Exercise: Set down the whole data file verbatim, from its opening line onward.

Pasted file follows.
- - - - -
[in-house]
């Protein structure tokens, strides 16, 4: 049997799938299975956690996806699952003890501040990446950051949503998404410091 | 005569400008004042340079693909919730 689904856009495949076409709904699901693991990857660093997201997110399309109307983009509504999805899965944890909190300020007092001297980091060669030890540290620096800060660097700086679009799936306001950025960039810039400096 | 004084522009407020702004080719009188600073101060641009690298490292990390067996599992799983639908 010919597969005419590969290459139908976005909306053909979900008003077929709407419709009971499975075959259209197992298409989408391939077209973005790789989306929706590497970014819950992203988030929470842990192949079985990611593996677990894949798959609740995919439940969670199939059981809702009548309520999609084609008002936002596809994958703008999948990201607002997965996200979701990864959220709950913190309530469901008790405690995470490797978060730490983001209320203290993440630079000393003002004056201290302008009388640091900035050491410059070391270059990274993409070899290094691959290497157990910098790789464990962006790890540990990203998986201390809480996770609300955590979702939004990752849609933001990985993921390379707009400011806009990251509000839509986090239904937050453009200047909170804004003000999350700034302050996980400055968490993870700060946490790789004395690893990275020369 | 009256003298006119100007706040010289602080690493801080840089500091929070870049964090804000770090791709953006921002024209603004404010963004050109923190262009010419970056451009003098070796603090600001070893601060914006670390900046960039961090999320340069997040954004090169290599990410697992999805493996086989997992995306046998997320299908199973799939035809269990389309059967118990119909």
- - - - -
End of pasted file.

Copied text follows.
[in-house]
């Protein structure tokens, strides 16, 4: 049997799938299975956690996806699952003890501040990446950051949503998404410091 | 005569400008004042340079693909919730 689904856009495949076409709904699901693991990857660093997201997110399309109307983009509504999805899965944890909190300020007092001297980091060669030890540290620096800060660097700086679009799936306001950025960039810039400096 | 004084522009407020702004080719009188600073101060641009690298490292990390067996599992799983639908 010919597969005419590969290459139908976005909306053909979900008003077929709407419709009971499975075959259209197992298409989408391939077209973005790789989306929706590497970014819950992203988030929470842990192949079985990611593996677990894949798959609740995919439940969670199939059981809702009548309520999609084609008002936002596809994958703008999948990201607002997965996200979701990864959220709950913190309530469901008790405690995470490797978060730490983001209320203290993440630079000393003002004056201290302008009388640091900035050491410059070391270059990274993409070899290094691959290497157990910098790789464990962006790890540990990203998986201390809480996770609300955590979702939004990752849609933001990985993921390379707009400011806009990251509000839509986090239904937050453009200047909170804004003000999350700034302050996980400055968490993870700060946490790789004395690893990275020369 | 009256003298006119100007706040010289602080690493801080840089500091929070870049964090804000770090791709953006921002024209603004404010963004050109923190262009010419970056451009003098070796603090600001070893601060914006670390900046960039961090999320340069997040954004090169290599990410697992999805493996086989997992995306046998997320299908199973799939035809269990389309059967118990119909």